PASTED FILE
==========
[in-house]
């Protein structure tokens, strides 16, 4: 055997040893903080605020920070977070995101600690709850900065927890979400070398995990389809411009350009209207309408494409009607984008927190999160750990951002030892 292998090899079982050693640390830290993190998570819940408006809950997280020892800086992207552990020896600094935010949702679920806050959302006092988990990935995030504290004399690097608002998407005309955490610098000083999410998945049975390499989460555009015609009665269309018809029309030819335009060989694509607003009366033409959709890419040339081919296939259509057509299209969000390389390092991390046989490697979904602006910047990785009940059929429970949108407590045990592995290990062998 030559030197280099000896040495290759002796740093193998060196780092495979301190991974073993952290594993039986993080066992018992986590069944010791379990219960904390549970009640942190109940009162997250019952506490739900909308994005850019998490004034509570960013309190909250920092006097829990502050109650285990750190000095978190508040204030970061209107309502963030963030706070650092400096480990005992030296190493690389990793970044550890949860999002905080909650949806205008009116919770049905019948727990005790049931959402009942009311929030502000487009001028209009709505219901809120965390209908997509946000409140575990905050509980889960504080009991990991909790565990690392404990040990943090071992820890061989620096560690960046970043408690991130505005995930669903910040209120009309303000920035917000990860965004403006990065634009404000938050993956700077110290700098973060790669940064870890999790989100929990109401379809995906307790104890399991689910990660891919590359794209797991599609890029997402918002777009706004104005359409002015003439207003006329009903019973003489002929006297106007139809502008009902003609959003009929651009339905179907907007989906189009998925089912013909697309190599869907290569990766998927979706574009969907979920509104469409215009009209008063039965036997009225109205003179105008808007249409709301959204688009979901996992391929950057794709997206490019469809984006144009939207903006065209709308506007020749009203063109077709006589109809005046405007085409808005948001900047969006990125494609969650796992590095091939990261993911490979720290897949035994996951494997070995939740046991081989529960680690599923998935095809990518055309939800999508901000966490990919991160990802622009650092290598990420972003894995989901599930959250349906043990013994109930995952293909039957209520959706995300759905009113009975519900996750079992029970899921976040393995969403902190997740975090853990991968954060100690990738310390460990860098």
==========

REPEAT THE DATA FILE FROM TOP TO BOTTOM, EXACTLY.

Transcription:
[in-house]
């Protein structure tokens, strides 16, 4: 055997040893903080605020920070977070995101600690709850900065927890979400070398995990389809411009350009209207309408494409009607984008927190999160750990951002030892 292998090899079982050693640390830290993190998570819940408006809950997280020892800086992207552990020896600094935010949702679920806050959302006092988990990935995030504290004399690097608002998407005309955490610098000083999410998945049975390499989460555009015609009665269309018809029309030819335009060989694509607003009366033409959709890419040339081919296939259509057509299209969000390389390092991390046989490697979904602006910047990785009940059929429970949108407590045990592995290990062998 030559030197280099000896040495290759002796740093193998060196780092495979301190991974073993952290594993039986993080066992018992986590069944010791379990219960904390549970009640942190109940009162997250019952506490739900909308994005850019998490004034509570960013309190909250920092006097829990502050109650285990750190000095978190508040204030970061209107309502963030963030706070650092400096480990005992030296190493690389990793970044550890949860999002905080909650949806205008009116919770049905019948727990005790049931959402009942009311929030502000487009001028209009709505219901809120965390209908997509946000409140575990905050509980889960504080009991990991909790565990690392404990040990943090071992820890061989620096560690960046970043408690991130505005995930669903910040209120009309303000920035917000990860965004403006990065634009404000938050993956700077110290700098973060790669940064870890999790989100929990109401379809995906307790104890399991689910990660891919590359794209797991599609890029997402918002777009706004104005359409002015003439207003006329009903019973003489002929006297106007139809502008009902003609959003009929651009339905179907907007989906189009998925089912013909697309190599869907290569990766998927979706574009969907979920509104469409215009009209008063039965036997009225109205003179105008808007249409709301959204688009979901996992391929950057794709997206490019469809984006144009939207903006065209709308506007020749009203063109077709006589109809005046405007085409808005948001900047969006990125494609969650796992590095091939990261993911490979720290897949035994996951494997070995939740046991081989529960680690599923998935095809990518055309939800999508901000966490990919991160990802622009650092290598990420972003894995989901599930959250349906043990013994109930995952293909039957209520959706995300759905009113009975519900996750079992029970899921976040393995969403902190997740975090853990991968954060100690990738310390460990860098």